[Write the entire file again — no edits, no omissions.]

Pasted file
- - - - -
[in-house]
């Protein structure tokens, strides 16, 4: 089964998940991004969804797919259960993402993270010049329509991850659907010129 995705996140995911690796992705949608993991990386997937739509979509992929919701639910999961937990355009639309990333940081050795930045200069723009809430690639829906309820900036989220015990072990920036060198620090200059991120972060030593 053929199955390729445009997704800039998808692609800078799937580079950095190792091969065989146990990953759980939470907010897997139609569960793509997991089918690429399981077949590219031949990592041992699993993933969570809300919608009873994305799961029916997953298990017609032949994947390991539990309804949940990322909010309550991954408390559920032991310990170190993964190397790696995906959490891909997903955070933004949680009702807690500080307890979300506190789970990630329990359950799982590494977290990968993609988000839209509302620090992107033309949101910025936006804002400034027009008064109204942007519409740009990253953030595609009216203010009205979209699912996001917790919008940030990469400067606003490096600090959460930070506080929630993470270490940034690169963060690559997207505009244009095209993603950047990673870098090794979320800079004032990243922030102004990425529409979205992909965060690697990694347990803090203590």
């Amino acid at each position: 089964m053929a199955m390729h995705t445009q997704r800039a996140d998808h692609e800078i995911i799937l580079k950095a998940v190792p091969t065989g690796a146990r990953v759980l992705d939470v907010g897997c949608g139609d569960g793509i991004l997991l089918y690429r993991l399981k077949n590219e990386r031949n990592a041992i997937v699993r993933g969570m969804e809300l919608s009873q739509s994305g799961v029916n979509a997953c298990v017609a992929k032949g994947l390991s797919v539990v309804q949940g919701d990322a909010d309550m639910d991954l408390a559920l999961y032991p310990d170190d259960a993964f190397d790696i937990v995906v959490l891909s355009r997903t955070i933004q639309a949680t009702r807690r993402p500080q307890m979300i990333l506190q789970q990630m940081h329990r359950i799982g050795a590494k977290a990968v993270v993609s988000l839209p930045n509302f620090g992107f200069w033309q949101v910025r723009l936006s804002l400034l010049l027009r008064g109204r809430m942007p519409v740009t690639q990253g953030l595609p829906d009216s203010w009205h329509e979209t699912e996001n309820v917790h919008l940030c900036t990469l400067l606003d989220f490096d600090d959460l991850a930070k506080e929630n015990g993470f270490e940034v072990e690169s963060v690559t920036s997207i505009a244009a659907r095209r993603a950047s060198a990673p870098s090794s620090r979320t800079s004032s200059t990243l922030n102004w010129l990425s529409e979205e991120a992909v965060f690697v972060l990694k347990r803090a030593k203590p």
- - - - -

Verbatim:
[in-house]
């Protein structure tokens, strides 16, 4: 089964998940991004969804797919259960993402993270010049329509991850659907010129 995705996140995911690796992705949608993991990386997937739509979509992929919701639910999961937990355009639309990333940081050795930045200069723009809430690639829906309820900036989220015990072990920036060198620090200059991120972060030593 053929199955390729445009997704800039998808692609800078799937580079950095190792091969065989146990990953759980939470907010897997139609569960793509997991089918690429399981077949590219031949990592041992699993993933969570809300919608009873994305799961029916997953298990017609032949994947390991539990309804949940990322909010309550991954408390559920032991310990170190993964190397790696995906959490891909997903955070933004949680009702807690500080307890979300506190789970990630329990359950799982590494977290990968993609988000839209509302620090992107033309949101910025936006804002400034027009008064109204942007519409740009990253953030595609009216203010009205979209699912996001917790919008940030990469400067606003490096600090959460930070506080929630993470270490940034690169963060690559997207505009244009095209993603950047990673870098090794979320800079004032990243922030102004990425529409979205992909965060690697990694347990803090203590």
């Amino acid at each position: 089964m053929a199955m390729h995705t445009q997704r800039a996140d998808h692609e800078i995911i799937l580079k950095a998940v190792p091969t065989g690796a146990r990953v759980l992705d939470v907010g897997c949608g139609d569960g793509i991004l997991l089918y690429r993991l399981k077949n590219e990386r031949n990592a041992i997937v699993r993933g969570m969804e809300l919608s009873q739509s994305g799961v029916n979509a997953c298990v017609a992929k032949g994947l390991s797919v539990v309804q949940g919701d990322a909010d309550m639910d991954l408390a559920l999961y032991p310990d170190d259960a993964f190397d790696i937990v995906v959490l891909s355009r997903t955070i933004q639309a949680t009702r807690r993402p500080q307890m979300i990333l506190q789970q990630m940081h329990r359950i799982g050795a590494k977290a990968v993270v993609s988000l839209p930045n509302f620090g992107f200069w033309q949101v910025r723009l936006s804002l400034l010049l027009r008064g109204r809430m942007p519409v740009t690639q990253g953030l595609p829906d009216s203010w009205h329509e979209t699912e996001n309820v917790h919008l940030c900036t990469l400067l606003d989220f490096d600090d959460l991850a930070k506080e929630n015990g993470f270490e940034v072990e690169s963060v690559t920036s997207i505009a244009a659907r095209r993603a950047s060198a990673p870098s090794s620090r979320t800079s004032s200059t990243l922030n102004w010129l990425s529409e979205e991120a992909v965060f690697v972060l990694k347990r803090a030593k203590p």